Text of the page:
Over the past few weeks, several regions in southern, eastern, and central China have experienced torrential rains and large-scale flooding. Affected regions include Hubei province, where Wuhan (the epicenter of the ongoing COVID-19 pandemic) is located. So far, more than 140 people have died and over 200,000 people have been displaced from towns, where the floods have damaged houses and other infrastructure. Overall, an estimated 37 million people have been affected by these floods. Economic losses arising from this are estimated to be around $3 billion and might rise further if the situation continues deteriorating.
These cities are located downstream from China’s many dams, several of which have been releasing floodwater as the rains have accumulated. Most of these cities have as a result experienced flooding and associated damage and disruption. These floods, the increased amounts of water currently being discharged from dams in China, and satellite imagery have raised recurring concerns regarding the structural stability of dams in China, especially the Three Gorges Dam (TGD), among other such infrastructures.
The annual flood season in this part of China only begins in earnest around July, but authorities had started letting water through in June of this year. They had claimed that the opening of the dam’s spillways was for electricity-generation purposes. Some days later, however, Beijing admitted that the water release was a part of emergency floodwater discharge.
Authorities have also begun blaming “foreign forces” for trying to “tarnish” the dam and the Chinese government’s image. As noted above, the release of these floodwaters from the dams has compounded flooding in downstream regions. This—and not the alleged foreign propaganda—has been the cause of locals China raising questions regarding the TGD’s structural integrity, and whether the floodwater release has something to do with the dam’s structural weaknesses. Although greater clarity is needed, the locals’ doubts are not entirely unfounded.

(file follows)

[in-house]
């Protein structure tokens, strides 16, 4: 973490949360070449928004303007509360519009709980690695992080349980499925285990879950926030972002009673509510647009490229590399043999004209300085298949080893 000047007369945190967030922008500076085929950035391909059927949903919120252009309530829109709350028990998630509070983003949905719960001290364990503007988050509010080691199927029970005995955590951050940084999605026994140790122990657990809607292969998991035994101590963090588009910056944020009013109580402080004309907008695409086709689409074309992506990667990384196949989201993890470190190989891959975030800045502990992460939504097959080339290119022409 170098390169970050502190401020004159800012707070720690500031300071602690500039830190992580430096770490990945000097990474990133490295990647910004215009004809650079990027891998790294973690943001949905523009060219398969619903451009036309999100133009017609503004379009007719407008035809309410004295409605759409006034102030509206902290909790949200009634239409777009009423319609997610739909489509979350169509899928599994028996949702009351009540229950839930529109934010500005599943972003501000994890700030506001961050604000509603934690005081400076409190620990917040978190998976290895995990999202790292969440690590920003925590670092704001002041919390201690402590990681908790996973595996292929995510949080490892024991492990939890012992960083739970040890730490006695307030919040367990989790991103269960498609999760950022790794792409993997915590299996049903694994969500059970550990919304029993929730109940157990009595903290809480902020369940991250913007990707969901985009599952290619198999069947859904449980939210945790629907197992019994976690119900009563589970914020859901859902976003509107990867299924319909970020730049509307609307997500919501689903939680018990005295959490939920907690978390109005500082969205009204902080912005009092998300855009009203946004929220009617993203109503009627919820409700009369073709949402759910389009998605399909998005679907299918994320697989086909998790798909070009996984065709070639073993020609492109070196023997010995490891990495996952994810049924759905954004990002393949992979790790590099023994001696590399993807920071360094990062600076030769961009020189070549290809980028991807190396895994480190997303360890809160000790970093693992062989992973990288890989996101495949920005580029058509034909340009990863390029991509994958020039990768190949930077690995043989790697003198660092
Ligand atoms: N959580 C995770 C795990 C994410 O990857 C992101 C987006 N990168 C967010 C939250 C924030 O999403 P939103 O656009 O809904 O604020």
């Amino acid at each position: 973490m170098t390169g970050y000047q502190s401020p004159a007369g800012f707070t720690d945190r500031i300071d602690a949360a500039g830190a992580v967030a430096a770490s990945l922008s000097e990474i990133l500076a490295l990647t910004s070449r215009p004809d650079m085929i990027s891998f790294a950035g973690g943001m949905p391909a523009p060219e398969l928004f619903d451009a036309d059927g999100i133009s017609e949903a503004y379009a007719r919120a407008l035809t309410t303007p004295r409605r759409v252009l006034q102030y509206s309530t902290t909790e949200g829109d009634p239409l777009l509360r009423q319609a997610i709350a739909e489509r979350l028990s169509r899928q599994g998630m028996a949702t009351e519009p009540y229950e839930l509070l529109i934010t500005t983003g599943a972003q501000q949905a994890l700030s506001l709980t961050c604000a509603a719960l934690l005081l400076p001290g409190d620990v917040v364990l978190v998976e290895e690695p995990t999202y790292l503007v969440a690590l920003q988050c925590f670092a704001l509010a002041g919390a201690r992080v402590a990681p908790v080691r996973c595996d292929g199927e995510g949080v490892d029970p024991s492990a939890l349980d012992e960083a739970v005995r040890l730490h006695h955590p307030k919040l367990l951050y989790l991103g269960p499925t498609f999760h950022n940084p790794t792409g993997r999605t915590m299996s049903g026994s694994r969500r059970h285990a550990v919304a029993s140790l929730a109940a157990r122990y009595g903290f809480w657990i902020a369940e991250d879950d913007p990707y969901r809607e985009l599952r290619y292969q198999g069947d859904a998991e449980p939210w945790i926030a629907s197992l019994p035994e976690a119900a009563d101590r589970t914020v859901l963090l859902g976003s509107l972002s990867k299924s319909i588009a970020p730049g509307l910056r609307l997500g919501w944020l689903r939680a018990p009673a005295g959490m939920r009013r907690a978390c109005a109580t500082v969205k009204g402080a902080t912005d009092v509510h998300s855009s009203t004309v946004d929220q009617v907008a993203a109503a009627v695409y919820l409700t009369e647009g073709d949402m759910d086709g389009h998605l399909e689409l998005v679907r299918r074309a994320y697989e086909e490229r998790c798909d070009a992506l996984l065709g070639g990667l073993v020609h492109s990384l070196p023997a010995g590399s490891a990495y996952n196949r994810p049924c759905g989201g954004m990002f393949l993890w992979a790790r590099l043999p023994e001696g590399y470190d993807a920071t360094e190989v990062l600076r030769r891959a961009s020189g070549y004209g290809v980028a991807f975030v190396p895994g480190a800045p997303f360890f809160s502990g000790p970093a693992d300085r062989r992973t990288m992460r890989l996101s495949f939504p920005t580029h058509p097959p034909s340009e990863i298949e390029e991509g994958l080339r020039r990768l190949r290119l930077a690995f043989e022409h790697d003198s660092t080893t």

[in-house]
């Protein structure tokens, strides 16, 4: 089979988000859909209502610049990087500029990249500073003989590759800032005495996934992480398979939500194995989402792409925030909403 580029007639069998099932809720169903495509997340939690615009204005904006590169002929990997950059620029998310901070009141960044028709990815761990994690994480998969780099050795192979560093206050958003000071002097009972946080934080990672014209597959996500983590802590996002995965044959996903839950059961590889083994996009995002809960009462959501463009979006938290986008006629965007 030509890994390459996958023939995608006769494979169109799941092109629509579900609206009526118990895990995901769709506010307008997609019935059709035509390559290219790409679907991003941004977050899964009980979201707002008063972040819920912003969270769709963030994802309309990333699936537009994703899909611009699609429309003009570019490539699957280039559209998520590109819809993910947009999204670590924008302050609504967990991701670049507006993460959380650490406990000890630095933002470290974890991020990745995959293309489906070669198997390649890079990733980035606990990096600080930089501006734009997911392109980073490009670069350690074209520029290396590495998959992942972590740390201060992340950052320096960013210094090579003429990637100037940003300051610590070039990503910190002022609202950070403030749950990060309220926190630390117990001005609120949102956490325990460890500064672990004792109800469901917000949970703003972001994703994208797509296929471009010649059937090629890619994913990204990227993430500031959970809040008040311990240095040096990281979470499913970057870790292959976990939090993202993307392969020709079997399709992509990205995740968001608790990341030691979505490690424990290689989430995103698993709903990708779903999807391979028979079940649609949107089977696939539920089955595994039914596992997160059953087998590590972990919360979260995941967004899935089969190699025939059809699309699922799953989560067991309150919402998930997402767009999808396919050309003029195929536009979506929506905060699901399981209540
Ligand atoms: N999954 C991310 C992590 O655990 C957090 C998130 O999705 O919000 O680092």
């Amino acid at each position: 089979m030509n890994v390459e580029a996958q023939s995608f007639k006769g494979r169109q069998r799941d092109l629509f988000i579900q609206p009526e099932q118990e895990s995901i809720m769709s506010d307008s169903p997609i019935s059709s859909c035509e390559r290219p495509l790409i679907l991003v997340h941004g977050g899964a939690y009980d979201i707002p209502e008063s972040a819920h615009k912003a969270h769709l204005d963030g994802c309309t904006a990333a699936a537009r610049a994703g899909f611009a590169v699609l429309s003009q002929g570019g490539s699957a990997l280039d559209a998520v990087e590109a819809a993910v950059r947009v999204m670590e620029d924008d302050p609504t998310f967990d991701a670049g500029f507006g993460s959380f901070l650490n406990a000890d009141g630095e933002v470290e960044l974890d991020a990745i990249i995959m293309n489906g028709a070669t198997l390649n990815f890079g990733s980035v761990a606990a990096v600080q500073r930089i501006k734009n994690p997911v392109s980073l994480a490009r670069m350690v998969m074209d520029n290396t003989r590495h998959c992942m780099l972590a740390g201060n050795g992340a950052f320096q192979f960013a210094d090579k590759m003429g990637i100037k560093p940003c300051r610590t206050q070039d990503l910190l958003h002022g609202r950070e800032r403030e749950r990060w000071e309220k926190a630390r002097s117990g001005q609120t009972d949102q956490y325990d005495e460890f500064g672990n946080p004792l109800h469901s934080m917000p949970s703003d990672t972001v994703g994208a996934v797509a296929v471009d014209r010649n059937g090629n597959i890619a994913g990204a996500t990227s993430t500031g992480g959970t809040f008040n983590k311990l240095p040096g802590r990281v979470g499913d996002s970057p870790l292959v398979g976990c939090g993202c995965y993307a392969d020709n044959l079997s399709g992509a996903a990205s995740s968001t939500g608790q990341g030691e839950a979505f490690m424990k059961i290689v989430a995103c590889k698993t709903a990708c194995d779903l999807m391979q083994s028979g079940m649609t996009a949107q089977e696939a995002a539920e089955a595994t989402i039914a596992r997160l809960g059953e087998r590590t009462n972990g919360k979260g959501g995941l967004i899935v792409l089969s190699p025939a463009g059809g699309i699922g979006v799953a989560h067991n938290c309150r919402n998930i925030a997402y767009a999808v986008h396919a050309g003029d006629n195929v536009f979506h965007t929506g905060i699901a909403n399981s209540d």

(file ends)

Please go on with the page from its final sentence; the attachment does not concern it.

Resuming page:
Right from the start, the TGD, which is located in Hubei Province, was controversial due to its ambitious scope and attendant environmental impact. Based on sheer capacity, the TGD, which became fully operational (i.e. including with electricity generation capabilities), in 2012, is currently the world’s largest power plant. The structural integrity of this dam has, however, always raised questions. For example, shortly after the reservoir was filled up for the first time, approximately 80 cracks appeared on the dam. Even as recently as June 2020, scholars and scientists raised red flags regarding the structural integrity of the TGD, but Beijing denied those claims.
Scholars have also stated that the construction of this dam has also contributed to exacerbating seismic activity (such as earthquakes) as well as droughts in lower riparian regions. Even as far back as 2011, the Chinese government had admitted to the scale and scope of the threats posed by the TGD. For instance, during a State Council Executive Meeting, Chinese officials admitted that the TGD had “some urgent problems” with regard to “ecological environmental protection, and geological disaster prevention.”